Toronto City Council clears way for new wave of restaurants in Parkdale neighbourhood

By Gregory Furgala

Toronto City Council voted last week to lift a restriction it placed on the concentration of restaurants allowed in Toronto’s Parkdale neighbourhood, opening the door for a second restaurant boom in the West End neighbourhood.

In 2013, following a year-long study of the neighbourhood and moratorium on new restaurants there, City Council imposed a 25 per cent “concentration provision” that limited restaurants to a quarter of the total properties on Queen Street West between Dufferin Street and Roncesvalles Avenue. The provision was imposed in the wake of a sharp influx of restaurants that residents say caused excessive noise and disturbed the mixed-use quality of the neighbourhood. A new study, submitted to the city on April 16, recommended lifting the 25 per cent cap.

Tony Elenis, president and CEO of the Ontario Restaurant, Hotel and Motel Association, a provincial hospitality industry lobby, is satisfied with the result.

“We feel that putting a moratorium of any type of business stops growth and hurts the economy,” says Elenis. Arguing that the concentration provision was too broad, Elenis says, “There are various ways and more tools” to regulate restaurants.

“We’re not surprised it was lifted.”

Other restrictions, including limiting restaurants to 200 square metres of floor space, limiting their operation to the ground floor, prohibitions against backyard and rooftop patios and a limit to the size of stage and gambling areas will remain in place.

Despite Parkdale’s reputation for trendy restaurants, the report found that the net number of restaurants actually declined from 71 to 64 since 2013, or from 23 to 21 per cent of the total properties in the area. The study concluded that the concentration provision likely curtailed the immediate influx of new establishments, but market forces, including increases in land value and commercial rent, a decrease in the vacancy rate, changes in retail functionality along main corridors and new trends in the restaurant industry likely caused the long-term decline of restaurants there.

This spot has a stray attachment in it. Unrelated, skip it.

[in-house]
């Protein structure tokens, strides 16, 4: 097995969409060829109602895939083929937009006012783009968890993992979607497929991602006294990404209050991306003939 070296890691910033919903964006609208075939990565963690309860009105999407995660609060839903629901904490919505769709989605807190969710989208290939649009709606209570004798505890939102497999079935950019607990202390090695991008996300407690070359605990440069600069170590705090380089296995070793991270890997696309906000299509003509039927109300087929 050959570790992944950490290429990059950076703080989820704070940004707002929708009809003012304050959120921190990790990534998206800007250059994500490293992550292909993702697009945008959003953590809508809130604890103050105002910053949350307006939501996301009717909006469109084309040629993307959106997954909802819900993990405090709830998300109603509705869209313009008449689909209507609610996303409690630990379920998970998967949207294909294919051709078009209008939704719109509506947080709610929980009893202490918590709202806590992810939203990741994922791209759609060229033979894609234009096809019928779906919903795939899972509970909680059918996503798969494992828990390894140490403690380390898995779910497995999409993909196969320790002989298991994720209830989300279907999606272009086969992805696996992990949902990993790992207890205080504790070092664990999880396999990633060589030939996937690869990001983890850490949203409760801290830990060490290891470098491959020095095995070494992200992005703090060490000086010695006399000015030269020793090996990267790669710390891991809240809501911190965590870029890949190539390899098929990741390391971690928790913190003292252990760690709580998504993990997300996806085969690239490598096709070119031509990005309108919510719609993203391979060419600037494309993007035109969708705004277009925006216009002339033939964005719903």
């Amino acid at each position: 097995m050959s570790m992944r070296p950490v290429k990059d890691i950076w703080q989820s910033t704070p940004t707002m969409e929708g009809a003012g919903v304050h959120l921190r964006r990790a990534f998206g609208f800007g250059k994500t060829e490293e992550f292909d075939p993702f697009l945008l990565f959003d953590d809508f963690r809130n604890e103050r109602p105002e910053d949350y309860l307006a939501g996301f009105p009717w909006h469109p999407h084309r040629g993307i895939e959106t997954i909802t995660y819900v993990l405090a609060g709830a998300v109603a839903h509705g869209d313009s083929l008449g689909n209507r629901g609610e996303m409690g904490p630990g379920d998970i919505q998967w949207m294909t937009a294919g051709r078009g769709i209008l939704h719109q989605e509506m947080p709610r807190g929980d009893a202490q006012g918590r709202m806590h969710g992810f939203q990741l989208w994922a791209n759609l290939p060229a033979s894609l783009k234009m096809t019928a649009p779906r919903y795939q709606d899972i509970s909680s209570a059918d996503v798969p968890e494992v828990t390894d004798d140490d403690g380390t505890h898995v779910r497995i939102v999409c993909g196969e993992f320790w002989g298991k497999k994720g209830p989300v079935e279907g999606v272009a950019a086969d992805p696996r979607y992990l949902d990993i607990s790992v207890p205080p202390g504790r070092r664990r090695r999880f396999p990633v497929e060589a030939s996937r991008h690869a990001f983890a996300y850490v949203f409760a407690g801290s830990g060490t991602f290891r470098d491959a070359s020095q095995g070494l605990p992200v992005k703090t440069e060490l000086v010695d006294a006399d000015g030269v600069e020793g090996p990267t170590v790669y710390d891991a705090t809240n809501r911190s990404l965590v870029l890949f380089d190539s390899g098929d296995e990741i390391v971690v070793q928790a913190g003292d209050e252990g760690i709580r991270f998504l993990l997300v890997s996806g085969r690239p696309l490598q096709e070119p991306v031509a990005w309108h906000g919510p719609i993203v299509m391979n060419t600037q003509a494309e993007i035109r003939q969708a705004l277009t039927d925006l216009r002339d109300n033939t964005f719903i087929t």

Ric Amis, secretary of the Parkdale Residents’ Association, thinks the provision wasn’t properly tested because of those market conditions, and that it shouldn’t have been lifted as a result.

“They weren’t capable of answering whether that 25 per cent saturation provision fulfilled what it was supposed to,” says Amis.

Amis says he wants a nightlife, but when the restaurants and bars close, the crowd spills out onto surrounding residential streets. He and other residents called the excessive noise their “sleep tax.”

“I’m okay with one noisy night,” says Amis. “But two, three nights? We have to work.”

Before the provision, “The sleep tax was getting too expensive,” says Amis.

Now Amis is worried that those problems will return. He cites other restaurant-heavy streets in Toronto, like nearby Ossington Avenue, where Council also voted to limit restaurant size and space, but whose residents continued to deal with the same problems he says plagued Parkdale. The provision, he says, was the only difference.

“As we start to get a lot of complaints from residents about nighttime activities,” says Amis, “we’ll know the issue has returned, and I can guarantee you it will.”

For his part, Elenis is optimistic that removing the provision will change the neighbourhood for the better, and that restaurants can create hubs that help support the community and other local businesses as well.

“When you look at Parkdale before the restaurants came in,” says Elenis, “it was a very unsafe area. Restaurants came and cleaned it up. They improved the place.”

The city planner will conduct another study of the area in 2023. Until then, Amis’s plan is simple.

“We’ll observe.”


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